To bring our plays to life, we find it invaluable to immerse ourselves in books, exhibitions, films and documentaries all about the era and context in which our stories are set. As we prepare to take to Edinburgh Festival Fringe 2019 with Clouds, a story of women rising up in 1913, we thought now would be an excellent time to invite you to join us in reading up on this exciting era of early aviation and women’s suffrage!
For this first instalment of Time & Again Book Club, we decided to read historical novelist Rebecca Mascull’s The Wild Air. Like Clouds, the story is set in Edwardian England and follows a young woman with a burning desire to take to the skies in these new fangled flying machines.
Fiona Primrose who plays budding suffragette Sylvia Lovejoy in Clouds enjoyed an introduction to the world of early aviation.
‘It’s reminded me of what a huge event flying used to be. These days the novelty has worn off with thousands of successful flights happening every day, but back then it really was a spectacle and I’ll be looking to bring some of that excitement (and probably trepidation!) to our performance. I also loved the references to Shakespeare too.’
We’re no strangers to a bit of Shakespeare, our debut show Greyhounds was closely entwined with the bard’s Henry V. Thus, a reference or two will never go amiss with us.
Laura Crow was also particularly taken with the insight into flying the novel gave her. Laura is the writer and producer of Clouds and also plays Freddie Baxter, who is determined to become the first female pilot to fly around Britain in an air race so this was very pertinent to her character development!
‘The descriptions of early aviation and flight was so well researched and detailed. It definitely helped me think about what Freddie would go through each time she took her Blackburn up; the cold, the fear, the excitement, the tempestuous nature of early machinery!
I loved the descriptions of pre-war Hendon too. It really gave a window into the ‘last glorious summer’ type feeling of the Edwardian era.’
We recently visited Hendon on a trip to London’s RAF Museum. It was particularly exciting to see where parts of the novel were set and see photographs and memorabilia of Claude Grahame-White, who has quite the cameo in the book.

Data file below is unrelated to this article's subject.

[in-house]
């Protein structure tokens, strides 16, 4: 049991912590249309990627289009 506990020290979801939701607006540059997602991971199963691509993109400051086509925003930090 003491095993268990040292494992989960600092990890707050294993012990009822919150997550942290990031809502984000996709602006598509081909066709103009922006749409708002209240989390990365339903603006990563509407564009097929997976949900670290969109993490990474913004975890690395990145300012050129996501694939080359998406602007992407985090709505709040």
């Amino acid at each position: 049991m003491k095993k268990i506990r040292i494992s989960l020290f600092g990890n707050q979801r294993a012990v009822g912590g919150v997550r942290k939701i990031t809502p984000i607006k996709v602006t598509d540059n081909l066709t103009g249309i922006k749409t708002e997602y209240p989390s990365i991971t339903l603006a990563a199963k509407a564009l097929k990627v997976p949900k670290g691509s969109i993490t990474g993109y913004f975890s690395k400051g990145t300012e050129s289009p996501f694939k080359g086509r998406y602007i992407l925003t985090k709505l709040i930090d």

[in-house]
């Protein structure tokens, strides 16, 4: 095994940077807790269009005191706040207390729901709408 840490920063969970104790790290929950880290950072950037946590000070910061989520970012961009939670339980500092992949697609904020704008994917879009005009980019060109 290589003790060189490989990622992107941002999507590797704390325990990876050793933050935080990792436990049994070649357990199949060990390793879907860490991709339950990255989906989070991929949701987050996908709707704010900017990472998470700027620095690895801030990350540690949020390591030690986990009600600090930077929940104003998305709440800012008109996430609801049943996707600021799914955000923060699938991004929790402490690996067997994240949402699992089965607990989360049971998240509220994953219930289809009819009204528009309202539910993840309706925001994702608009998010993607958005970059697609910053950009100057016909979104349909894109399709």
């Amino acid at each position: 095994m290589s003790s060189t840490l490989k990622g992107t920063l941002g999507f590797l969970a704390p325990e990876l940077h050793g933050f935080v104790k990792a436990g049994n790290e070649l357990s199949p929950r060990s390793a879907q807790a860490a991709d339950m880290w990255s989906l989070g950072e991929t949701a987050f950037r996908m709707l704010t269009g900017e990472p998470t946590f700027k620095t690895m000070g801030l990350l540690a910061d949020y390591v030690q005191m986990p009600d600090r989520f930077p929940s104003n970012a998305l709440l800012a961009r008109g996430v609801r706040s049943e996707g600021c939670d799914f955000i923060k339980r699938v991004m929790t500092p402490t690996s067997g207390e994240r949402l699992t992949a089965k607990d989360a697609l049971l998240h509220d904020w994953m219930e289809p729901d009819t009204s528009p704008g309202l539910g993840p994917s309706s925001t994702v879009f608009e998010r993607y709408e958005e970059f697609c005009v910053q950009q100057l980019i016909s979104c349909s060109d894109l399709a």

Catherine Cowdrey, who plays Lady Sara Fitzmaurice whose focus is on hosting the perfect garden party, found the characters a big part of the delight of the book.
‘Rebecca Mascull has done a fantastic job of creating a set of vibrant, strong female characters. Aviatrix Della definitely knows her own mind and is not afraid to break the rules. Similarly, her sisters and aunt manage to carve their way in what is perceived to be quite a repressed society. I think this is something we can definitely engage with and explore when we discuss our characters and their motives.’
Clouds director Jacqueline Wheble liked how the author evokes that feeling of being trapped in a small town like Cleethorpes with no future at the start of the novel. The way this then blossoms into the delight of kite flying with that special Auntie who opens up the world to her is really delightful. Cultivating convincing family relationships like this is something which will be key for Clouds as we meet Freddie and her brother Theodore who share a similarly special bond. Jac also thought that the character of the father in The Wild Air, Pop the damaged actor, is very well drawn, bitter and demanding, withholding praise to control his children. Rebecca Mascull’s characters are clearly very carefully considered.
All in all, this page-turner was a big hit with Time & Again Theatre Company’s bookworms. Rebecca Mascull paints a stunning picture of Edwardian England and its aviation scene, one which will certainly inform how we take our Clouds characters to the stage.
Have you read The Wild Air? Let us know what you enjoyed about the book if so! Keep your eyes peeled for the announcement of our next read very soon.